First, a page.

The United States of America

The United States of America is usually referred to as the United States or America. It is a federal republic on the continent of North America, which has 50 states. The U.S. includes Puerto Rico, American Samoa, Guam, and the Virgin Islands as territories. America is bordered by Canada, the Atlantic Ocean, the Gulf of Mexico, Mexico, and the Pacific Ocean. In America the basic unit of currency is the United States dollar. The U.S. decimal currency consists of paper money and coins. This currency is issued by the U.S. Department of the Treasury and the Federal Reserve System. The money issued by the Federal Reserve is called Federal Reserve notes.Almost all the money in the United States are Federal Reserve notes. The Treasury issues United States notes. These notes come in $100 denominations, as well as all coins.
Coins are made in six denominations—the penny, or 1˘; the nickel, or 5˘; the dime, or 10˘; the quarter, or 25˘; the half-dollar, or 50˘; and the dollar, or 100˘. Federal Reserve notes are also issued in six denominations—the $1 bill, $5 dollar bill, $10 bill, $20 bill, $50 bill, and $100 dollar bill. In 1969 Denominations of $500, $1000, $5000, and $10,000 bills were discontinued, and $2 bills were stopped in 1976; however, some of these notes remain in circulation.
Banks in the United States are chartered under the laws of either a state or the federal government. State-chartered banks are regulated by officials of the state in which they are located. National banks are under the supervision of the Office of the Comptroller of the Currency In 1913 the Federal Reserve Act created the Federal Reserve System.The Federal Reserve is the central banking organization of the United States. By law, all national banks are required to belong to the Federal Reserve System. State banks may voluntarily become members if they meet certain requirements. Each member bank operates within 1 of the 12 Federal Reserve banks. In 1994, the bank holding companies with the most assetswere Citicorp, Chemical Banking Corporation, J.P. Morgan & Co. Incorporated, Chase Manhattan Corporation, and Bankers Trust New York Corporation, all based in New York City; BankAmerica Corporation, based in San Francisco; NationsBank Corporation and First Union Corporation, both with headquarters in Charlotte, North Carolina; and Banc One Corporation, based in Columbus, Ohio. Of these, Citicorp was by far the largest, with assets valued at more than $221 billion.

In the United States most domestic commerceis carried on by wholesalers and retailers. Wholesalers are people who buy goods from producers and sell them to retail business firms. Retailers sell goods to the final consumer. Wholesale and retail trade together account for about 16 percent of annual GDP of the United States and employ about 20 percent of the labor force.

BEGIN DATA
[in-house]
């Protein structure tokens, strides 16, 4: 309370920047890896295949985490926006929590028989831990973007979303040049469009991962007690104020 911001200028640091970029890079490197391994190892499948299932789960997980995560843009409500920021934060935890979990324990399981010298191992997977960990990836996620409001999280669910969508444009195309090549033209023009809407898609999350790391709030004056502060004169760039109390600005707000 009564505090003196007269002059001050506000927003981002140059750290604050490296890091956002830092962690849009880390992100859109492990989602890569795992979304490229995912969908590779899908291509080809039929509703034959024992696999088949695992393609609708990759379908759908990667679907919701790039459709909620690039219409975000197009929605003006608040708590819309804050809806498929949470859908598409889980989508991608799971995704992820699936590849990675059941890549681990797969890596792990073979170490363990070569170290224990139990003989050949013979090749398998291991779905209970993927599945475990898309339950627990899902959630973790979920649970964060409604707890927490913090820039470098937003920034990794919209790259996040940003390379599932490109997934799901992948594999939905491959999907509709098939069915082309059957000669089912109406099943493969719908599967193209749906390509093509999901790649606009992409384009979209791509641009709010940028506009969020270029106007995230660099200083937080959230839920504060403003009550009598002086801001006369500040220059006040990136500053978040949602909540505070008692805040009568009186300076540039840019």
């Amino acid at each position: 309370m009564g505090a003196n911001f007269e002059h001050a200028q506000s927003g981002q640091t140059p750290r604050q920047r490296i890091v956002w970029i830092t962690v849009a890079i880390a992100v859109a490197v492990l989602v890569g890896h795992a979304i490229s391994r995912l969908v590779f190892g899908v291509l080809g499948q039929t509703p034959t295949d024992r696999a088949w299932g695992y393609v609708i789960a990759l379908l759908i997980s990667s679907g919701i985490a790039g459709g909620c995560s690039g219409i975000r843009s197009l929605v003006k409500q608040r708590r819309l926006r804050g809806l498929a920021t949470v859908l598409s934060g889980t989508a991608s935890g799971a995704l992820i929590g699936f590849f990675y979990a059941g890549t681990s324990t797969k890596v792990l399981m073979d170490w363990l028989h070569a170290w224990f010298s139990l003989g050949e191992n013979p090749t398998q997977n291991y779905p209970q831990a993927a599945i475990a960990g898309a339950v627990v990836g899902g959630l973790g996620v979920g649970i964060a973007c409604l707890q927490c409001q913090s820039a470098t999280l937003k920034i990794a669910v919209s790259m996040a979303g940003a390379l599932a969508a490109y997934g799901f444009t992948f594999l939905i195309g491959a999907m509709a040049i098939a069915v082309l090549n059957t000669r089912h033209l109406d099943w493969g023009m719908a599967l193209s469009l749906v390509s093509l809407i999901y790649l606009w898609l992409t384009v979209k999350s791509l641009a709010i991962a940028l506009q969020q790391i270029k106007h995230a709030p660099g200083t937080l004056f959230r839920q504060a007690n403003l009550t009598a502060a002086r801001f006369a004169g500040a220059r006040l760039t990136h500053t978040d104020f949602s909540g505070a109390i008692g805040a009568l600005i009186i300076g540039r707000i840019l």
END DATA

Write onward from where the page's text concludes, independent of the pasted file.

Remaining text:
Wholesale Trade
In the early 1990s the United States had about 478,000 wholesale establishments, which together registered sales of more than $1.9 trillion. The distribution of groceries and related products, the leading type of wholesale business, had annual sales of about $290 billion, or some 15 percent of all wholesale activity. Next in rank were machinery, equipment, and supplies; motor-vehicle parts and supplies; professional and commercial equipment, and electrical goods.
Wholesalers tend to be located in large urban centers that enable them to distribute goods over wide sections of the nation. The New York City metropolitan area is the country\'s leading wholesale center; it serves as the national distribution center for a variety of goods and as the main regional center for the eastern United States. Other leading wholesale centers include Los Angeles, the main center for the western part of the United States; Chicago; San Francisco; Philadelphia; Houston; Dallas; and Atlanta.

Retail Trade
In the late 1980s the United States had over 1.5 million retail establishments with aggregate annual sales of nearly $2.1 trillion. Automotive dealers, with about 22 percent of the total yearly retail trade, and food stores, with about 19 percent, are the leading retailers. Other major types of retail business include those involving sales of clothing; meals and snacks; automotive fuels, lubricants, and supplies; lumber and other building materials; pharmaceuticals and cosmetics; and furniture and sleep equipment.
The volume of retail sales is directly related to the number of consumers in an area. The three leading